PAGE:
Qualities of Character and Leadership
February 2017 Blog
In this blog, I want to look at the qualities of presidential character and leadership as noted by scholars in the field and relate them to my experiences with character educators.
There are four presidential birthdays this month – George Washington, William Henry Harrison, Abraham Lincoln, and Ronald Reagan. We celebrate Presidents’ Day on Monday the 20th (another three-day weekend of sales and bargains!).
Several years ago, I wrote an article, published in the San Diego Union–Tribune (February 20, 2006), celebrating Presidents’ Day. The article focused on the character strengths and leadership styles of George Washington and Abraham Lincoln, both of whom exemplified most or all of the qualities that follow.
Historian Robert Dallek (Frontline, PBS.org) suggests five qualities of successful presidents:
- vision –a clear idea of where he will lead the nation;
- realist or pragmatist with a sense of optimism;
- a national consensus;
- a personal connection with the people;
- credibility – earned trust.
Implied in Dalleks’s five qualities is what Zenger and Folkman (The Extraordinary Leader) call “character”…”the core of leadership effectiveness.”
Princeton University professor Fred Greenstein (The Presidential Difference) offers six qualities related to the leadership styles and performances of presidents. Note the additional qualities of “cognitive style” and “emotional intelligence.”
- public communication
- organizational capacity
- political skill
- cognitive style
- emotional intelligence
Daniel Goleman, (Leadership: The Power of Emotional Intelligence), calls for leaders to identify and monitor their emotions — “your own and others. ’’ He highlights self-awareness, self-management, empathy (cognitive and emotional), and relationship skills as the keys factors to emotional intelligence.
If historians studied the work of character educators, what qualities might they discover about these leaders?
The first, I think, is that they would use the word missionaries in the most positive sense of the word. Go back five or six decades – track the character education thrust in this nation and those leading it. You will see why I suggest the word missionary. I fought the temptation to name names and efforts. I may save that for a future blog.
Another quality that I have witness is that past and current character educators are a knowledge source and provider.
They know and understand the history, the stories, the successes and failures of efforts to implement character education in schools and address the moral and ethical development of the young. They know about best practices. They are tuned-in to the commercialism that has developed around character education. They have access to and willingly share information about programs, curricular, and instructional materials. They clearly understand and provide the major resources needed for the character education program development, including teacher training, curriculum, special projects, student needs, parent initiatives, and evaluation efforts.
A third quality, as I see it, is that character educators are communicators, collaborators, and consensus- builders.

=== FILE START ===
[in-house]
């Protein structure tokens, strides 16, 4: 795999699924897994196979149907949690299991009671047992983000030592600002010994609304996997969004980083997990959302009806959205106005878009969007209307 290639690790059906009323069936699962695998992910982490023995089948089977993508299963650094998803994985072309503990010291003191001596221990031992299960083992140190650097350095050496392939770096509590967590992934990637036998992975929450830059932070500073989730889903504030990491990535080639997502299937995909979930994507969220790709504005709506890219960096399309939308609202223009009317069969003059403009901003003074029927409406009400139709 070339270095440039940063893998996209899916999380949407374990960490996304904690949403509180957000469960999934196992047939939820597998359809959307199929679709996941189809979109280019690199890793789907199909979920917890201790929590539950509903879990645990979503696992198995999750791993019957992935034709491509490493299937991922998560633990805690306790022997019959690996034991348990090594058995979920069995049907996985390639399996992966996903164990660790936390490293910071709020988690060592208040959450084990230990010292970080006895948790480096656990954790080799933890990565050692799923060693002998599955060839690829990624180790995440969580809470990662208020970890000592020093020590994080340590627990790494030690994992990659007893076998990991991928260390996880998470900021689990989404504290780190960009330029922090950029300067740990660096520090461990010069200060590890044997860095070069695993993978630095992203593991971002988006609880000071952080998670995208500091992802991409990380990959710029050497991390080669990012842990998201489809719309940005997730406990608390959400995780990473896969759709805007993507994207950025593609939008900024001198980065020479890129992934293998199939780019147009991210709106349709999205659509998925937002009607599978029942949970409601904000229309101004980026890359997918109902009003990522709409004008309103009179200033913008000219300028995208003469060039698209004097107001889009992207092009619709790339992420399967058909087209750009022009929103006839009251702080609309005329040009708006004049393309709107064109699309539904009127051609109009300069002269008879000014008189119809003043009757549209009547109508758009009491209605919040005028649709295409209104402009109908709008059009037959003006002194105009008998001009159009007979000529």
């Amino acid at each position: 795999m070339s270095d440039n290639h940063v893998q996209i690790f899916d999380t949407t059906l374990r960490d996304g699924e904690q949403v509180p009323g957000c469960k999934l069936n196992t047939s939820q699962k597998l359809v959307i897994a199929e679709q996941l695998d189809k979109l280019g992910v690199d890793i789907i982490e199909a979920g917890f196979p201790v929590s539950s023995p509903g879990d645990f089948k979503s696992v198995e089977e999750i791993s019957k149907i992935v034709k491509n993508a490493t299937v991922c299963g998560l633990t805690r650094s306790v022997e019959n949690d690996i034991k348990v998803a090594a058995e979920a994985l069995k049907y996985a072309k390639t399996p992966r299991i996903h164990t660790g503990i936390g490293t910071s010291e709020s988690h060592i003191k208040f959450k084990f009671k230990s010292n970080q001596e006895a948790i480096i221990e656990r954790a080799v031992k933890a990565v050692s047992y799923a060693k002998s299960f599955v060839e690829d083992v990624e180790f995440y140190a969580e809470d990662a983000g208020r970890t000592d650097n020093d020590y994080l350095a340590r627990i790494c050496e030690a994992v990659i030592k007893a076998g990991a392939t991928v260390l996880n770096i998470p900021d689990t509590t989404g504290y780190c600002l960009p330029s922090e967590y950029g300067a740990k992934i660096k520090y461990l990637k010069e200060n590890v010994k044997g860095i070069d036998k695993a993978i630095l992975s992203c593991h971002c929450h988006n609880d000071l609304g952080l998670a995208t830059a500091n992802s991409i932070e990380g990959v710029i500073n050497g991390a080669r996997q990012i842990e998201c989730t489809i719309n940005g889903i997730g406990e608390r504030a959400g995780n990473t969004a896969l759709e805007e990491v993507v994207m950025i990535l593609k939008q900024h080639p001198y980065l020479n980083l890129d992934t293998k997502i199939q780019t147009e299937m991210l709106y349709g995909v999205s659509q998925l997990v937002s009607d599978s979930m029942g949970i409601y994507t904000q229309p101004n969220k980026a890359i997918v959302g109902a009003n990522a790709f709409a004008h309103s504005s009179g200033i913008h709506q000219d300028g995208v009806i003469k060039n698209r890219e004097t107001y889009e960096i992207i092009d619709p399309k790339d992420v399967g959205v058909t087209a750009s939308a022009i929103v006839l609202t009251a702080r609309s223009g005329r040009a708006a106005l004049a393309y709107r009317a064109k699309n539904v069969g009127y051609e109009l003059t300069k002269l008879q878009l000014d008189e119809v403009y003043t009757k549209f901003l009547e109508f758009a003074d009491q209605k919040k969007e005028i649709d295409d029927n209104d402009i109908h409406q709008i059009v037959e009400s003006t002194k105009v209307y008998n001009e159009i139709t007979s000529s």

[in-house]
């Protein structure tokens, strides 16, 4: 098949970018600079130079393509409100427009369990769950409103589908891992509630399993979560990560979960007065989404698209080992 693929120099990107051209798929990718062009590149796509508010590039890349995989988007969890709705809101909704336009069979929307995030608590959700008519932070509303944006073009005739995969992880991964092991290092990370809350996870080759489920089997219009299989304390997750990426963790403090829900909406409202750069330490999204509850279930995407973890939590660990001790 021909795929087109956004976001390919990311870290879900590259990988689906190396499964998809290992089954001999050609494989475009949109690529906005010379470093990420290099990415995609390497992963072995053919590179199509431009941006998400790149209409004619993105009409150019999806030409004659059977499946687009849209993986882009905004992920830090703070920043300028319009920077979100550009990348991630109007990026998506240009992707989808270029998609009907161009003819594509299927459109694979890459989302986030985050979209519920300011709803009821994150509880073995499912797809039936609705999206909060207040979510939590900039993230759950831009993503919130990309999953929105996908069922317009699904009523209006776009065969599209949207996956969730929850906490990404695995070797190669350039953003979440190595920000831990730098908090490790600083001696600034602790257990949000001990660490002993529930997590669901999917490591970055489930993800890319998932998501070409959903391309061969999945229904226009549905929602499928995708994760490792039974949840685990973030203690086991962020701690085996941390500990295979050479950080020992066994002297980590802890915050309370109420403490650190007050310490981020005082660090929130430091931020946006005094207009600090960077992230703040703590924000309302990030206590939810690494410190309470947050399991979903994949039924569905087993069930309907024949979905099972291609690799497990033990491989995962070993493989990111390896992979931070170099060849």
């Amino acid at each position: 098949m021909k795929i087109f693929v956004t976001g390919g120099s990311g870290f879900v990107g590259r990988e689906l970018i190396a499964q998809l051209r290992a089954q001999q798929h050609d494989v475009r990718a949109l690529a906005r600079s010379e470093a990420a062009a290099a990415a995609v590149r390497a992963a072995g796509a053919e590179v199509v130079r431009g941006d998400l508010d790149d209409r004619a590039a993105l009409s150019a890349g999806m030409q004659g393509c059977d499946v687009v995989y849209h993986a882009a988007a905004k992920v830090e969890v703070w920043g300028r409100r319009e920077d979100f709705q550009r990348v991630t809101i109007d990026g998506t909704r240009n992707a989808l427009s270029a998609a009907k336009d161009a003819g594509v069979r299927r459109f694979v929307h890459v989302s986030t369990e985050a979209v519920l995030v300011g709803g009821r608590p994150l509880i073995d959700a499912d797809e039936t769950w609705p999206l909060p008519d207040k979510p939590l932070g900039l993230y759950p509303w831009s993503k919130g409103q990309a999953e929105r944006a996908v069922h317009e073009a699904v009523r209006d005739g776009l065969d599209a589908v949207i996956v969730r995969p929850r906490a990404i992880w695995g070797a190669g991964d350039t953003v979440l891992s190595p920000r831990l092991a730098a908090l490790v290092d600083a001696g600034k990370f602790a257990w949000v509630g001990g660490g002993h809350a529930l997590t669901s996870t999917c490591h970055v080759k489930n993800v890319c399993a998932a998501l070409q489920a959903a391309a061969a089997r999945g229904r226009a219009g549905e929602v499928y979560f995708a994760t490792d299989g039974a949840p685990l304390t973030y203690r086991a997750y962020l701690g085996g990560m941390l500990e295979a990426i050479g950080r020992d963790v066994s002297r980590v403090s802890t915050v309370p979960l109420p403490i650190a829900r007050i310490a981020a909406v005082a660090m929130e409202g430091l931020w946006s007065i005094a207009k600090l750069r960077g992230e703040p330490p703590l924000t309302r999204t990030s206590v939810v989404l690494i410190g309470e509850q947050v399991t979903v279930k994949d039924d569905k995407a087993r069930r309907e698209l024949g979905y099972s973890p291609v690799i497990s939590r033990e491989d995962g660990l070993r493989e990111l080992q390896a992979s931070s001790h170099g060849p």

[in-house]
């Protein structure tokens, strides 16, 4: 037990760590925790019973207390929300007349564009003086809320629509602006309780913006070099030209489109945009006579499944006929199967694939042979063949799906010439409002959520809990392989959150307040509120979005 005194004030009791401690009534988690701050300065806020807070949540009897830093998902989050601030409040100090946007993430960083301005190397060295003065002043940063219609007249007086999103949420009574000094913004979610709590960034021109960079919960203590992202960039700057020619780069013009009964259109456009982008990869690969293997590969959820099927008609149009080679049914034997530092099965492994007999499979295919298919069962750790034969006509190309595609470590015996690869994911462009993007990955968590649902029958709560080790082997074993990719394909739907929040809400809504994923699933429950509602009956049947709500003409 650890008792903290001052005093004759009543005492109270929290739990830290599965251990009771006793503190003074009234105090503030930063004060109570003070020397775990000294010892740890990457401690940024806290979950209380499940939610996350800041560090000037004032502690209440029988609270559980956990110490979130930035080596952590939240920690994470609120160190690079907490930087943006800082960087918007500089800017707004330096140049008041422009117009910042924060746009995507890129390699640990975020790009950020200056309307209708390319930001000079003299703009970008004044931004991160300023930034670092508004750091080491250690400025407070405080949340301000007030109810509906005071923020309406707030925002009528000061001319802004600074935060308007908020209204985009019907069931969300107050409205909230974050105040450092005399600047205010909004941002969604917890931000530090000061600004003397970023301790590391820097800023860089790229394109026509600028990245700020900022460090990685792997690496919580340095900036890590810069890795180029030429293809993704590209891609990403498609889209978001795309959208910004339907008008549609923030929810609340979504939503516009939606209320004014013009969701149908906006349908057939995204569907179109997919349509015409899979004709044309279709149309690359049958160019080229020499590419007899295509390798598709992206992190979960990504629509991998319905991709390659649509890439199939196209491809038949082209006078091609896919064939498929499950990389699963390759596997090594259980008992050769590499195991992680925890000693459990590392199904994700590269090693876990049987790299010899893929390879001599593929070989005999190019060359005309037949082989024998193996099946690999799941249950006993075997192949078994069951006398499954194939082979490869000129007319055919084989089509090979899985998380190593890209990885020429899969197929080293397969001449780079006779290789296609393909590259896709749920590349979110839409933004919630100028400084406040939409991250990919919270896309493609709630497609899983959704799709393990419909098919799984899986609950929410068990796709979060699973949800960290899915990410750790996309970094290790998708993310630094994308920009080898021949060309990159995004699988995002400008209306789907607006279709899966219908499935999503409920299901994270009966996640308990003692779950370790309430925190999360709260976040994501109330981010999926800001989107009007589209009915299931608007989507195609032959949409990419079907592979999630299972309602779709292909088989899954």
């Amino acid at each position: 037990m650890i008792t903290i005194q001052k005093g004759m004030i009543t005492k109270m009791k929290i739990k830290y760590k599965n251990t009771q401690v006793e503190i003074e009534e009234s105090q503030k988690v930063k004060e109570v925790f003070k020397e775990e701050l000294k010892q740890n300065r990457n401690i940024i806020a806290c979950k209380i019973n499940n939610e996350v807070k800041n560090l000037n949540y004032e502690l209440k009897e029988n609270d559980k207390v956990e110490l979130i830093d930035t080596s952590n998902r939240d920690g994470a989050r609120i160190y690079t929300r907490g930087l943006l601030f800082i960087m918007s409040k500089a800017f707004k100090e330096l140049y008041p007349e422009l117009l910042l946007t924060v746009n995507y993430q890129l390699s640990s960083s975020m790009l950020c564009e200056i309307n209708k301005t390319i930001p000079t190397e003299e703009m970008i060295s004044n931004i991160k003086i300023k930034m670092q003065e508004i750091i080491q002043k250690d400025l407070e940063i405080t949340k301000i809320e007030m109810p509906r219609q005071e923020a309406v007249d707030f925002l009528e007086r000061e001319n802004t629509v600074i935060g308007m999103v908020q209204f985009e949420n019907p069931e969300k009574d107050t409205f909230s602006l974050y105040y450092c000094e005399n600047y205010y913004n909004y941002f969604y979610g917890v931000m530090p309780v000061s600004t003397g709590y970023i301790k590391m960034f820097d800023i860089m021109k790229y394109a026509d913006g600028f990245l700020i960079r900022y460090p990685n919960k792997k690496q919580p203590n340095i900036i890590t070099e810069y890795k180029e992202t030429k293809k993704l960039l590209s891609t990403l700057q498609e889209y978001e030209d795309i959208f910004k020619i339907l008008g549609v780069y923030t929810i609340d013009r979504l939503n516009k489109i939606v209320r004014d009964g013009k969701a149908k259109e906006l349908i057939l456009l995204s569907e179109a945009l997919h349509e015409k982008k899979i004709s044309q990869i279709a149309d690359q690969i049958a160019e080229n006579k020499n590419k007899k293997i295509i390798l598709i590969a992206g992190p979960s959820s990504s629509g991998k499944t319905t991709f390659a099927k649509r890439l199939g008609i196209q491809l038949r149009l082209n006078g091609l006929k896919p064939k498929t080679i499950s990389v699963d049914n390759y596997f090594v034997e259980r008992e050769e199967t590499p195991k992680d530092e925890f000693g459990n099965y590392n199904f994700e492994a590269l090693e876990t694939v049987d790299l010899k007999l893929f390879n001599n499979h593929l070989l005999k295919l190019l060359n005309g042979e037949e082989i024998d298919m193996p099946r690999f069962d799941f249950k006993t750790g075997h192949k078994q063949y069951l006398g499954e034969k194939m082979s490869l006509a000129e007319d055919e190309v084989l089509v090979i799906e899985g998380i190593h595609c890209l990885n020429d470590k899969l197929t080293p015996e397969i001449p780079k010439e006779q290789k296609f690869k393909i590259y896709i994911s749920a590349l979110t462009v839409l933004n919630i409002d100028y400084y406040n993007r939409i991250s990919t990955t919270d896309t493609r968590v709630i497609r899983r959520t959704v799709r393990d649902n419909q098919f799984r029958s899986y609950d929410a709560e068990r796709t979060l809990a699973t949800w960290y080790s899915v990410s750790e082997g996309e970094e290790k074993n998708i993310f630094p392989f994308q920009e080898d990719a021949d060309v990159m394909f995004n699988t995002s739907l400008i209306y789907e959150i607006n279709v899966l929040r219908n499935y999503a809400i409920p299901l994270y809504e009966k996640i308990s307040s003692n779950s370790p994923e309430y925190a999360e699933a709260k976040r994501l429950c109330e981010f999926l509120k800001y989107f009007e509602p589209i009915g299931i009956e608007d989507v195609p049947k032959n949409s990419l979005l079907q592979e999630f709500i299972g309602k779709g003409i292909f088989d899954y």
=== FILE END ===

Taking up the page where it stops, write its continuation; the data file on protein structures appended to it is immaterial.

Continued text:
Character educators are the voices for their programs. They keep parents, the public, the press, and their colleagues informed of the efforts to achieve the goals of the program. They understand that effective internal and external communication helps build confidence, engender support, and encourage participation.
My experience with character educators is that they value collaboration – helping stakeholders clarify roles and responsibilities, encouraging them to build trusting relationships, enabling them to celebrate achievements and willingly correct mistakes.
As consensus-builders, character educators bring state mandates, education codes, virtues that emanate from our founding documents, and values identified by other schools and school districts to inform the discussion.
Historians would discover that character educators are stand-bearers. They bear witness to the proposition that there is more to educating children and youth than learning subject matter and increasing test scores. They value standard-driven character education programs that are comprehensive and well organized, that promote standards for the character education curriculum, and they favor partnership standards that will offer parents and others with full-service opportunities to help meet students’ physical, social, and emotional needs.
Another quality – character educators are researchers and evaluators. I have yet to meet a character educator who is not interested in the effectiveness of their efforts. They want to know what’s working and not working and why? They value, understand, and use research. Their questions: How does this research inform our practices? What is the best way to share the research with others?
What strikes me about their interest in evaluating character education programs and personnel is their thrust to create a culture of data-driven improvement. One recent example – several inquiries about using student survey data to better understand students’ in and out of the classroom experiences and behaviors.
Like most effective leaders, character educators have a vision about the future, about possibilities, about what might be for educating children and youth, about the balance between testing and teaching, about being smart and good. They ask themselves: who are we (character and values), how do we perform (skills and talents), and how shall we lead (sharing, partnerships, team-building).
As one writer put it: “One of the secrets of leadership is to see where the parade is headed and rush in front of it before it gets there. “
Effective presidents and character educators do this.